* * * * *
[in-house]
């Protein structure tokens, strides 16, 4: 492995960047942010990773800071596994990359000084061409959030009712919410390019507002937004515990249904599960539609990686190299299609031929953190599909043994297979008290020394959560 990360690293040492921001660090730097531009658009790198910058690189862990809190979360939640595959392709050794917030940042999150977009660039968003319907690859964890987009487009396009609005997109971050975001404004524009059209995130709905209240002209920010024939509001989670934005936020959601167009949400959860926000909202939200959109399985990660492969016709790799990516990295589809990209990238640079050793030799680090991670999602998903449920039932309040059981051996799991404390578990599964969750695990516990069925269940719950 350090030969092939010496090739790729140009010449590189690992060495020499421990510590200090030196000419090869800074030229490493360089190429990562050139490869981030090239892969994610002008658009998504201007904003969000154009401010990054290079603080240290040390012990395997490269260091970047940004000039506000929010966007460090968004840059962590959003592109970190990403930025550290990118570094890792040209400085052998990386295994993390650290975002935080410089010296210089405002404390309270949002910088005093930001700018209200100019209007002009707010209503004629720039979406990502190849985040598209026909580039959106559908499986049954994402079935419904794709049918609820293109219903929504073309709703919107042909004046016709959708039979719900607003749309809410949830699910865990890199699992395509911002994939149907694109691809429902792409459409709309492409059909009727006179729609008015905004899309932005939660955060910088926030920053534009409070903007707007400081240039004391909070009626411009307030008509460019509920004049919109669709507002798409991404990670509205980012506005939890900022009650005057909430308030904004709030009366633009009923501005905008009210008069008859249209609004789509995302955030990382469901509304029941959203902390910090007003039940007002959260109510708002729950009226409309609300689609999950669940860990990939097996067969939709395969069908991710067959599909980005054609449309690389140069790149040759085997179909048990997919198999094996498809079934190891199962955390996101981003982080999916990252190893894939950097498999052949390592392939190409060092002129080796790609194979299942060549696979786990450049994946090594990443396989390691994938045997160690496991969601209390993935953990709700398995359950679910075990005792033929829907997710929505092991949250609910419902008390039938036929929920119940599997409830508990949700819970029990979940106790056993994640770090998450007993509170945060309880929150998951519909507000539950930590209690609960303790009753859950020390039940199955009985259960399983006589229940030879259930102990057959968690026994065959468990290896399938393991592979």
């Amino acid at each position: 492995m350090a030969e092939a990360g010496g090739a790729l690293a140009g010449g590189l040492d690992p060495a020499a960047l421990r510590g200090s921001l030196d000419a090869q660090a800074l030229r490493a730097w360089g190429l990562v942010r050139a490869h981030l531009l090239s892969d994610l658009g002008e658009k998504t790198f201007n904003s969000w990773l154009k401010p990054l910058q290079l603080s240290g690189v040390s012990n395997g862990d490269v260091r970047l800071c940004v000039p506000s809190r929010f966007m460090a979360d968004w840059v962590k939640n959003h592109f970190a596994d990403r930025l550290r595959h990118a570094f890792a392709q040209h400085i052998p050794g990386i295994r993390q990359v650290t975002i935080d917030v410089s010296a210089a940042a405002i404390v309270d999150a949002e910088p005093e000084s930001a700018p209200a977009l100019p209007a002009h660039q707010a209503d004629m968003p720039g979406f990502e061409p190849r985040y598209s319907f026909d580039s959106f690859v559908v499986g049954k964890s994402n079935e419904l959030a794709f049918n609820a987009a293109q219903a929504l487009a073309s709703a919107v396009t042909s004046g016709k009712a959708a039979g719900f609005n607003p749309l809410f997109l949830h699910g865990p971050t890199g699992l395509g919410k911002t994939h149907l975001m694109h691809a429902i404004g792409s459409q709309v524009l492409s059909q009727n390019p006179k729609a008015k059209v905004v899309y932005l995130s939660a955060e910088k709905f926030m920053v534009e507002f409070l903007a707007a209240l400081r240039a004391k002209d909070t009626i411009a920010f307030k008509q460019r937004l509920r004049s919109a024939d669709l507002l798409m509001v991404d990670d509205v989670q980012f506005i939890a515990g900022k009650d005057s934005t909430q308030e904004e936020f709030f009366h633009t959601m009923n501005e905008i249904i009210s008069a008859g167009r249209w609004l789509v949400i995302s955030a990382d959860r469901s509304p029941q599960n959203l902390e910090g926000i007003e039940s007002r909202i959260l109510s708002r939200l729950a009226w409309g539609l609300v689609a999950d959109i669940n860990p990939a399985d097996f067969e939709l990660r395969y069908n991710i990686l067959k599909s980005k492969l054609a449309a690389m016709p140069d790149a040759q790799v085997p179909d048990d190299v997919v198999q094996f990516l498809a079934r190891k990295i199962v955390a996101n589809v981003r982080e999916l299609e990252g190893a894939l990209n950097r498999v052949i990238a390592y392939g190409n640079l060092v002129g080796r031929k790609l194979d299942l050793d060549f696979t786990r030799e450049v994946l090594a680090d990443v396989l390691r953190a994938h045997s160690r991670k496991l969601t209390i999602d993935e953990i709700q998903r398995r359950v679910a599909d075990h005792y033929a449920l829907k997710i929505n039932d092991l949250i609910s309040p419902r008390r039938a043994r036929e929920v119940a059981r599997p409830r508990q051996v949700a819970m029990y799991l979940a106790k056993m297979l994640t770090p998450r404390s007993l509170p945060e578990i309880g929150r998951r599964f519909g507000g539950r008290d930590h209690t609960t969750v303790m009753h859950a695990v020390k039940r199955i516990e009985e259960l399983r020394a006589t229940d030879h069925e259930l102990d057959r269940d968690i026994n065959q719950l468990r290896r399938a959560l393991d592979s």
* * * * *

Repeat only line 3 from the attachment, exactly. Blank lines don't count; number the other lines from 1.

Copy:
């Amino acid at each position: 492995m350090a030969e092939a990360g010496g090739a790729l690293a140009g010449g590189l040492d690992p060495a020499a960047l421990r510590g200090s921001l030196d000419a090869q660090a800074l030229r490493a730097w360089g190429l990562v942010r050139a490869h981030l531009l090239s892969d994610l658009g002008e658009k998504t790198f201007n904003s969000w990773l154009k401010p990054l910058q290079l603080s240290g690189v040390s012990n395997g862990d490269v260091r970047l800071c940004v000039p506000s809190r929010f966007m460090a979360d968004w840059v962590k939640n959003h592109f970190a596994d990403r930025l550290r595959h990118a570094f890792a392709q040209h400085i052998p050794g990386i295994r993390q990359v650290t975002i935080d917030v410089s010296a210089a940042a405002i404390v309270d999150a949002e910088p005093e000084s930001a700018p209200a977009l100019p209007a002009h660039q707010a209503d004629m968003p720039g979406f990502e061409p190849r985040y598209s319907f026909d580039s959106f690859v559908v499986g049954k964890s994402n079935e419904l959030a794709f049918n609820a987009a293109q219903a929504l487009a073309s709703a919107v396009t042909s004046g016709k009712a959708a039979g719900f609005n607003p749309l809410f997109l949830h699910g865990p971050t890199g699992l395509g919410k911002t994939h149907l975001m694109h691809a429902i404004g792409s459409q709309v524009l492409s059909q009727n390019p006179k729609a008015k059209v905004v899309y932005l995130s939660a955060e910088k709905f926030m920053v534009e507002f409070l903007a707007a209240l400081r240039a004391k002209d909070t009626i411009a920010f307030k008509q460019r937004l509920r004049s919109a024939d669709l507002l798409m509001v991404d990670d509205v989670q980012f506005i939890a515990g900022k009650d005057s934005t909430q308030e904004e936020f709030f009366h633009t959601m009923n501005e905008i249904i009210s008069a008859g167009r249209w609004l789509v949400i995302s955030a990382d959860r469901s509304p029941q599960n959203l902390e910090g926000i007003e039940s007002r909202i959260l109510s708002r939200l729950a009226w409309g539609l609300v689609a999950d959109i669940n860990p990939a399985d097996f067969e939709l990660r395969y069908n991710i990686l067959k599909s980005k492969l054609a449309a690389m016709p140069d790149a040759q790799v085997p179909d048990d190299v997919v198999q094996f990516l498809a079934r190891k990295i199962v955390a996101n589809v981003r982080e999916l299609e990252g190893a894939l990209n950097r498999v052949i990238a390592y392939g190409n640079l060092v002129g080796r031929k790609l194979d299942l050793d060549f696979t786990r030799e450049v994946l090594a680090d990443v396989l390691r953190a994938h045997s160690r991670k496991l969601t209390i999602d993935e953990i709700q998903r398995r359950v679910a599909d075990h005792y033929a449920l829907k997710i929505n039932d092991l949250i609910s309040p419902r008390r039938a043994r036929e929920v119940a059981r599997p409830r508990q051996v949700a819970m029990y799991l979940a106790k056993m297979l994640t770090p998450r404390s007993l509170p945060e578990i309880g929150r998951r599964f519909g507000g539950r008290d930590h209690t609960t969750v303790m009753h859950a695990v020390k039940r199955i516990e009985e259960l399983r020394a006589t229940d030879h069925e259930l102990d057959r269940d968690i026994n065959q719950l468990r290896r399938a959560l393991d592979s």